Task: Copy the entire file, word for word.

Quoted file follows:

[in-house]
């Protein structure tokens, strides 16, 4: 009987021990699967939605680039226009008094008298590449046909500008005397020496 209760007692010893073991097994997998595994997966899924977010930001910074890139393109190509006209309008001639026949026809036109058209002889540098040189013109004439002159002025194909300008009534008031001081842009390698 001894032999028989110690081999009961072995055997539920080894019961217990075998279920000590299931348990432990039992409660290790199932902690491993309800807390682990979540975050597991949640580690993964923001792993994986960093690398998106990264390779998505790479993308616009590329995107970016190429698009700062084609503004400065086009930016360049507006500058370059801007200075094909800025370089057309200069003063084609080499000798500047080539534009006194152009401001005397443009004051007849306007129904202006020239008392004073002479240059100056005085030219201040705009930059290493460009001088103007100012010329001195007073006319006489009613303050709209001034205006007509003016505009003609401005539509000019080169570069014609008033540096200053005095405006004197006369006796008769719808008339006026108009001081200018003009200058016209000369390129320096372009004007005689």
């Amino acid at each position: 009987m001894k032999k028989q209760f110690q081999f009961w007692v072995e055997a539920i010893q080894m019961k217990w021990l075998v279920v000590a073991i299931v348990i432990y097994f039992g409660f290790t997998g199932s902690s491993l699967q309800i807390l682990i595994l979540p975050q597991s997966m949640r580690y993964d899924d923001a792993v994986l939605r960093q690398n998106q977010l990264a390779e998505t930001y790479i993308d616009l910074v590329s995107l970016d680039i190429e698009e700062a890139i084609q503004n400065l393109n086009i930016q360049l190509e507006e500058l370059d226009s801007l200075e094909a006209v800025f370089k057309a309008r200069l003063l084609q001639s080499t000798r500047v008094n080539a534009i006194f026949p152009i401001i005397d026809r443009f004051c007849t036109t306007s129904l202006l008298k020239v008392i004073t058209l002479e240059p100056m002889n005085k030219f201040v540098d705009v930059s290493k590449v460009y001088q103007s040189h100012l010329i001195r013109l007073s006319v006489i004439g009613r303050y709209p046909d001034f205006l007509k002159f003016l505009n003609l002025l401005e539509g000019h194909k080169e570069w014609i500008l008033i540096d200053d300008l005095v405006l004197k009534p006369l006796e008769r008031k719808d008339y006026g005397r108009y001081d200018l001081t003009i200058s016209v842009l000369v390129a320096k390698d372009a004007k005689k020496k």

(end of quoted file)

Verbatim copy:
[in-house]
């Protein structure tokens, strides 16, 4: 009987021990699967939605680039226009008094008298590449046909500008005397020496 209760007692010893073991097994997998595994997966899924977010930001910074890139393109190509006209309008001639026949026809036109058209002889540098040189013109004439002159002025194909300008009534008031001081842009390698 001894032999028989110690081999009961072995055997539920080894019961217990075998279920000590299931348990432990039992409660290790199932902690491993309800807390682990979540975050597991949640580690993964923001792993994986960093690398998106990264390779998505790479993308616009590329995107970016190429698009700062084609503004400065086009930016360049507006500058370059801007200075094909800025370089057309200069003063084609080499000798500047080539534009006194152009401001005397443009004051007849306007129904202006020239008392004073002479240059100056005085030219201040705009930059290493460009001088103007100012010329001195007073006319006489009613303050709209001034205006007509003016505009003609401005539509000019080169570069014609008033540096200053005095405006004197006369006796008769719808008339006026108009001081200018003009200058016209000369390129320096372009004007005689």
């Amino acid at each position: 009987m001894k032999k028989q209760f110690q081999f009961w007692v072995e055997a539920i010893q080894m019961k217990w021990l075998v279920v000590a073991i299931v348990i432990y097994f039992g409660f290790t997998g199932s902690s491993l699967q309800i807390l682990i595994l979540p975050q597991s997966m949640r580690y993964d899924d923001a792993v994986l939605r960093q690398n998106q977010l990264a390779e998505t930001y790479i993308d616009l910074v590329s995107l970016d680039i190429e698009e700062a890139i084609q503004n400065l393109n086009i930016q360049l190509e507006e500058l370059d226009s801007l200075e094909a006209v800025f370089k057309a309008r200069l003063l084609q001639s080499t000798r500047v008094n080539a534009i006194f026949p152009i401001i005397d026809r443009f004051c007849t036109t306007s129904l202006l008298k020239v008392i004073t058209l002479e240059p100056m002889n005085k030219f201040v540098d705009v930059s290493k590449v460009y001088q103007s040189h100012l010329i001195r013109l007073s006319v006489i004439g009613r303050y709209p046909d001034f205006l007509k002159f003016l505009n003609l002025l401005e539509g000019h194909k080169e570069w014609i500008l008033i540096d200053d300008l005095v405006l004197k009534p006369l006796e008769r008031k719808d008339y006026g005397r108009y001081d200018l001081t003009i200058s016209v842009l000369v390129a320096k390698d372009a004007k005689k020496k």